Uniqlo settles ‘anti-white’ bullying case
Uniqlo has quietly settled an explosive legal claim brought by a former HR manager who accused the Japanese fast-fashion giant of discriminating against her due to her "caucasian heritage".
Melanie Bell, who left the company in March 2018 after working there for just under three years, was seeking at least $1 million in damages, alleging she was bullied, discriminated against and passed over for promotion in favour of men of "Asian descent".
The claim was filed in the Federal Court in Melbourne in February and was set down for a five-day Fair Work trial next month, but the case was withdrawn in August.
"This matter has now been resolved on strictly confidential terms requested by the applicant and agreed to by Uniqlo Australia," a Uniqlo spokeswoman said.
Reached on Tuesday, Ms Bell said only that the "matter has been resolved". Her lawyers, Melbourne-based firm McDonald Murholme, declined to comment.
In the original claim, Ms Bell alleged she was bullied on at least four occasions by Uniqlo chief operating officer Kenji Tsuji and was held back from pay increases, promotions and professional advancement by chief financial officer Wataru Sasaki.
"The applicant believes that she was discriminated against because of her caucasian heritage and she was denied career advancement opportunities because of her gender," the claim said.
"The respondent failed to promote the applicant and other non-Asian and female senior managers in the business while promoting other senior managers who were ex-pats and/or male and/or of Asian descent."
Uniqlo had denied the majority of Ms Bell's accusations, saying in court filings that she was "not promoted due to her performance", and that Mr Sasaki had "actively assisted" her in building relationships with global HQ.
It denied any bullying had occurred, describing the claim as "unnecessary and scandalous". In relation to Mr Tsuji's emails, Uniqlo noted "English is not Mr Tsuji's first language" and that the "comments in the email were direct and polite when read in context".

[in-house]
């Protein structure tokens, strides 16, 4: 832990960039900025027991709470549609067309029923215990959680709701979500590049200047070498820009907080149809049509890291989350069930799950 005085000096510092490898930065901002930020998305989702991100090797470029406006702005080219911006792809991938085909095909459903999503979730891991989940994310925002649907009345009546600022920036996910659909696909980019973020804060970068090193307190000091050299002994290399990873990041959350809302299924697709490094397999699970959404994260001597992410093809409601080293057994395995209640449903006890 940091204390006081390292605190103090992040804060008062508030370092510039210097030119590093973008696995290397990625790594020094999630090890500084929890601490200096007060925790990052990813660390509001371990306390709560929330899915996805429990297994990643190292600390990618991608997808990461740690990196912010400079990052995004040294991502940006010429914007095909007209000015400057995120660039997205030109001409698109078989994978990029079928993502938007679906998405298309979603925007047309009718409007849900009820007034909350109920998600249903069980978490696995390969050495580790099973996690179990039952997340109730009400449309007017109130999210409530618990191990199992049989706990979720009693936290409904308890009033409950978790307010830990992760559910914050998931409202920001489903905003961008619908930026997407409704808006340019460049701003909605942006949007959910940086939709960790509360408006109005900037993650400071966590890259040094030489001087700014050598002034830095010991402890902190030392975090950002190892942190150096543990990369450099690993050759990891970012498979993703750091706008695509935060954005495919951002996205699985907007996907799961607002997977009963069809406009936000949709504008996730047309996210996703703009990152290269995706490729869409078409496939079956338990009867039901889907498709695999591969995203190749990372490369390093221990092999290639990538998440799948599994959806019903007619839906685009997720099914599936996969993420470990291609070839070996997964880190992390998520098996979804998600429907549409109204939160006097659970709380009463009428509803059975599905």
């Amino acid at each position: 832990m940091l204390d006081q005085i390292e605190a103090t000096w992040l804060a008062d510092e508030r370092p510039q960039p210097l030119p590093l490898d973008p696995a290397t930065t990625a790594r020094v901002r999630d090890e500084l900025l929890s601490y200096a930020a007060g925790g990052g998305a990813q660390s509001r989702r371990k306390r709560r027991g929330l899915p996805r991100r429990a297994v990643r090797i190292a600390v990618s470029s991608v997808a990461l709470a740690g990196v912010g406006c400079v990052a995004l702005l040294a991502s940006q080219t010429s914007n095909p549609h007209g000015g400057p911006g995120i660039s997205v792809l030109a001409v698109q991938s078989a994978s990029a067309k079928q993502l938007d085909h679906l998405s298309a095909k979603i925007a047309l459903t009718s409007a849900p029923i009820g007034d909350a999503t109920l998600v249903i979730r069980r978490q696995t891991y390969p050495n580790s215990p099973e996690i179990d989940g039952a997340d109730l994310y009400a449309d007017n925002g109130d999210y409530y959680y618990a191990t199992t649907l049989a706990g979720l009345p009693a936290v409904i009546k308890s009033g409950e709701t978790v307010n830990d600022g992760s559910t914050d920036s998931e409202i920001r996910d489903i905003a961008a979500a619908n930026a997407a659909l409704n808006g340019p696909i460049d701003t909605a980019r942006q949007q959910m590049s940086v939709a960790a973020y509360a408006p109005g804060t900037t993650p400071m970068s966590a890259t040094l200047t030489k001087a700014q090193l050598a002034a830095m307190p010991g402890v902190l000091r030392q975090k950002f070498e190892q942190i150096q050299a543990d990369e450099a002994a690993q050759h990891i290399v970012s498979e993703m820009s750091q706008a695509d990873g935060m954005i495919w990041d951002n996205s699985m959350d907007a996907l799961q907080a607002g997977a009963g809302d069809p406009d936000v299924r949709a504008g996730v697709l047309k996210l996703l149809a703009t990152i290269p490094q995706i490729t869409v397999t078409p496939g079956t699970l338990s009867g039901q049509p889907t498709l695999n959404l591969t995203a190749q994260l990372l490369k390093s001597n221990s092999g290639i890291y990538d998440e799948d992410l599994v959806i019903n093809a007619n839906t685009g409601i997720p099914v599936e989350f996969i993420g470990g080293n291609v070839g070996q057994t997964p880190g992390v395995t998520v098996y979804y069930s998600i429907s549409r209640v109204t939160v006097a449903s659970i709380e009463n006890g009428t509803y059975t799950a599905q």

A large number of current and former Uniqlo employees subsequently came forward to describe a toxic culture of bullying at the retailer's Australian stores, with one claiming that everyone leaves with "some form of PTSD".
"You can't walk in the store, you freak out when you walk in," the former assistant store manager said. A former sales assistant who worked at the MidCity store in the Sydney CBD for three years said it was "like a cesspool of all bad Japanese culture squished into one place".
A former visual merchandiser who worked at a Queensland store for 18 months said it "felt like I'd been in an abusive relationship" and that she was "having panic attacks and coming home crying every afternoon".
A former loss prevention manager said he experienced homophobic bullying and suffered generalised anxiety disorder as a result of his time there. "I'm an openly gay man and I would be mocked for my voice by the senior Japanese management as well as floor staff," he said.
Another employee who worked at the Queen Street Brisbane store claimed managers fat-shamed a Maori employee, saying they should keep her in the alterations room "so no one can see her, she's a bit of an eyesore".
At the time, a Uniqlo spokeswoman said the company was "not aware of any of the specific issues you have detailed but there are clear internal processes for staff to raise issues of concern with us".
"Uniqlo respects diversity and does not tolerate discrimination in any form, including discrimination based on race, gender, religion, nationality, social standing, sexual orientation or age," she said.
Last month, the 70-year-old founder and chief executive of Uniqlo parent company Fast Retailing said he wanted a woman to succeed him because they have the right qualities to run the $28 billion company.
Japan has often been criticised for its lack of gender diversity in senior roles with only 4.1 per cent of executive positions at publicly traded companies occupied by women.
But Tadashi Yanai said he wanted to increase the gender ratio at Fast Retailing to an even split, having reached its goal last year of 30 per cent women in management positions. "The job is more suitable for a woman," he said. "They are persevering, detailed oriented and have an aesthetic sense."